Davies, Nigel (2008). Starting Out: The Modern. Everyman Chess. ISBN 9781857445664.
Davies, Nigel (2009). Play the Catalan. Gloucester Publishers plc (formerly Everyman Publishers plc). ISBN 9781857445916.

Nigel Davies
Nigel Davies

Happy Birthday Richard !

Richard James, Chess author and writer
Richard James, Chess author and writer

BCN is delighted to send birthday wishes to Richard James, today, July 28th.

The Even More Complete Chess Addict
The Even More Complete Chess Addict

Member of Richmond & Twickenham Chess Club since 1966.
Active tournament and occasional county player 1966-1977.
I started teaching chess informally in 1973 and in 1975, together with Mike Fox, founded Richmond Junior Chess Club. When Mike moved to Birmingham in 1979 I took sole charge of the Club – where I remained until July 2006. In September 2006 Peter Sowray took over the top section of the Club while I continued to run the lower group until July 2007. I returned to Richmond Junior Club in April 2012 and am currently teaching there along with Marie Gallagher and Mark Josse.
Author of chess books (on chess for children and chess trivia) and magazine columns.
Recipient of the British (now English) Chess Federation President’s Award in 1996.
I have also worked on various chess editing projects, and am now writing for Right Way Books. My book Chess for Kids is a best seller on Amazon, receiving very positive reviews, and the companion volume for parents and teachers, The Right Way to Teach Chess to Kids was published in June 2013.

Chess for Kids
Chess for Kids

Employment:
I worked as a computer programmer in the Market Research Industry 1972-1986, writing programs to analyse market research data.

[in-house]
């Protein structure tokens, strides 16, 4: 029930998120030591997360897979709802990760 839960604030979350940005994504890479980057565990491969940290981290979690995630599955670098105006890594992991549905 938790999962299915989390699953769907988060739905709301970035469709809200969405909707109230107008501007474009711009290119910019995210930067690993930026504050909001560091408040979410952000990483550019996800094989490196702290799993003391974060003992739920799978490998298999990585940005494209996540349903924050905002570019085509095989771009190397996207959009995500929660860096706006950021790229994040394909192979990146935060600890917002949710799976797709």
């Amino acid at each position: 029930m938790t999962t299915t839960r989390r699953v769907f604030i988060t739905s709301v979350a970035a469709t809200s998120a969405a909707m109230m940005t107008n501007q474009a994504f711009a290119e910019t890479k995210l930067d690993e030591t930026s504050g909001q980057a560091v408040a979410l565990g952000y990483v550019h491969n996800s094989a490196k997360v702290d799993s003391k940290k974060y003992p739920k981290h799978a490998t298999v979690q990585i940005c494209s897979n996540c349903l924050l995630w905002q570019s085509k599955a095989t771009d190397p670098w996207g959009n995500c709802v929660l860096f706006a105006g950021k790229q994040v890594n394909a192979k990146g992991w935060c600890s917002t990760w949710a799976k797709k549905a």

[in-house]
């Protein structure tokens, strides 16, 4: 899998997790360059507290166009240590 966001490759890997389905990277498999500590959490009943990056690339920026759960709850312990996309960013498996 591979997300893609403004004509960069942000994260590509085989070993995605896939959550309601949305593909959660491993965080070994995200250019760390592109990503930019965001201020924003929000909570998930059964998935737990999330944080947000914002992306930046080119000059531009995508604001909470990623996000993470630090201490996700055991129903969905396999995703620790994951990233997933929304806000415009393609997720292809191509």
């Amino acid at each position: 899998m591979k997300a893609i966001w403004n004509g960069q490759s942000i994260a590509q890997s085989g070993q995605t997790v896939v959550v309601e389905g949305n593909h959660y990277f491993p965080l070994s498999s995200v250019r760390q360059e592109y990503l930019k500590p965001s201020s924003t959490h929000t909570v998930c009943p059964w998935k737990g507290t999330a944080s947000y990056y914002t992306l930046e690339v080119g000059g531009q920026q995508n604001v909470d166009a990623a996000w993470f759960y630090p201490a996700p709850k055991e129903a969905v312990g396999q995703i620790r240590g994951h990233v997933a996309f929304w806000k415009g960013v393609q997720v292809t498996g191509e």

Between 1986 and 1997 I continued computer programming work on a freelance basis while working on chess projects. I was working for the Richmond Chess Initiative from its foundation in 1993 until its closure in 2005, and at some point in the mid 1990s I started being paid for running Richmond Junior Chess Club. I have been involved in running school chess clubs since 1993, and, because of my dissatisfaction with the traditional lunchtime or after-school chess club, I am always interested in hearing from schools who want to try a different approach and are prepared to listen to my views.
I was working at Hampton Court House from 2002 to 2013, providing one-to-one chess tuition, teaching reasoning and logic to Y4 and Y5 and preparing children for 11+ Verbal and Non-Verbal Reasoning tests.

I left Hampton Court House in Summer 2013, due to declining interest in chess at the school, and, more generally in the Richmond area. I’m now branching out into schools in the Hounslow area, where children currently have fewer opportunities for extra-curricular activities, and where there is, by and large, less academic pressure.

I’m also the curriculum consultant for Chess in Schools and Communities, a charity putting chess on the curriculum in state primary schools, and am hoping to be able to help some schools in the Borough of Hounslow in this respect in future.

The Right Way to Teach Chess to Kids
The Right Way to Teach Chess to Kids